Fun Facts How well do you know Kant?

Immanuel Kant – He’s a pool wizard!
Immanuel Kant – He’s a pool wizard! | Illustration by Antje Herzog

These nine fun facts offer you a fresh new glimpse into the life of the great philosopher Immanuel Kant – whether as a colour consultant in all things fashion, as a master of billiards or a culinary connoisseur. With these insights from exhibition curator Agnieszka Lulińska, you’re sure to win any pub quiz.

Cosmos Königsberg

Immanuel Kant spent almost his entire life in the East Prussian capital of Königsberg (now Kaliningrad). Born in the city in 1724, he studied and taught there at the venerable Albertus University and died there in 1804. The cosmopolitan port city was the centre of his life and his creative sanctuary. Kant always turned down lucrative teaching offers from other universities. But he kept abreast of global affairs through books, newspapers and the accounts of visitors. His correspondence extended beyond German cities to England, France and Russia. Rather than going out into the world himself, he let the world come to him.

The Gallant Magister

The pleasure-loving private tutor liked to socialise in Königsberg’s refined circles – with aristocratic officers, wealthy merchants and, above all, at the court of the cultivated Count and Countess of Keyserlingk, where he was admired during social gatherings for his intellect and wit. Despite his diminutive stature – Kant was only 1.57 metres tall – he placed great emphasis on sartorial elegance. When choosing colours for his fashionable outfits, he allowed himself to be guided by nature: “[Nature] never creates anything that is not pleasing to the eye [...]. Consider, for instance, how a yellow waistcoat complements a brown frock coat; auricula are prime examples of this.”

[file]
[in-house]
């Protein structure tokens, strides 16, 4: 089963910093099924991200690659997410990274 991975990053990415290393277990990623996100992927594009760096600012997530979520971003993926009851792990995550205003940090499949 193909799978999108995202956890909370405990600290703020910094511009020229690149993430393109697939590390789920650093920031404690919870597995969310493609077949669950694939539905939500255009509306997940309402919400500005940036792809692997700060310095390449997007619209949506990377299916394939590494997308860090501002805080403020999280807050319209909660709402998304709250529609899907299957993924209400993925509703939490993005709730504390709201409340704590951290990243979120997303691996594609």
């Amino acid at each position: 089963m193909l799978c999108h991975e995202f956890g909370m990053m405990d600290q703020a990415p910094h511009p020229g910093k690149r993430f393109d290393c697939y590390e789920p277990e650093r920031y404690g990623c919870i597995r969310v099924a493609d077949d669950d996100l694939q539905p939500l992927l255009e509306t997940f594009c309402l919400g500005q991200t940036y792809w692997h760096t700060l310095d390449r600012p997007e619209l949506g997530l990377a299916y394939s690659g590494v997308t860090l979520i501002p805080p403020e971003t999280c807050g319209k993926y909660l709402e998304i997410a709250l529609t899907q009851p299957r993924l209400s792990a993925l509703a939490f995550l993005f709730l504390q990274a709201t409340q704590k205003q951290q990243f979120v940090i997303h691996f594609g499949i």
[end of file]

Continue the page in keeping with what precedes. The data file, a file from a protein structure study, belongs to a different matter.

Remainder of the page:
Gambling for a living

Kant was a social climber. His exceptional talents were recognised at an early age, and the son of a humble harness-maker, Johann Georg Kant, enjoyed an excellent education, which at that time was unusual for someone of his social standing. With the financial support of his uncle, he attended Königsberg University from 1740, supplementing his modest budget by working as a private tutor for a small fee. His remarkable skill as a billiards player proved to be far more lucrative. Eventually, opponents declined to compete against him for money, so he switched to L'Hombre, a popular card game at that time.

Kant and women

Lucky at cards, unlucky in love? Kant spent a great deal of time considering the “fairer sex”, but his personal romantic commitments remain a mystery. Upholding a conservative view of gender roles, he believed men should be further ennobled by their inclinations while women should be further beautified by theirs. Kant viewed marriage as “a need and necessary”, but remained unwed himself – despite purportedly intending to marry in his middle years. He considered the highly educated, art-loving Countess Caroline von Keyserlingk to be the ideal type of woman and an “ornament to her sex”, and was a welcome guest in her home.

The armchair cosmopolitan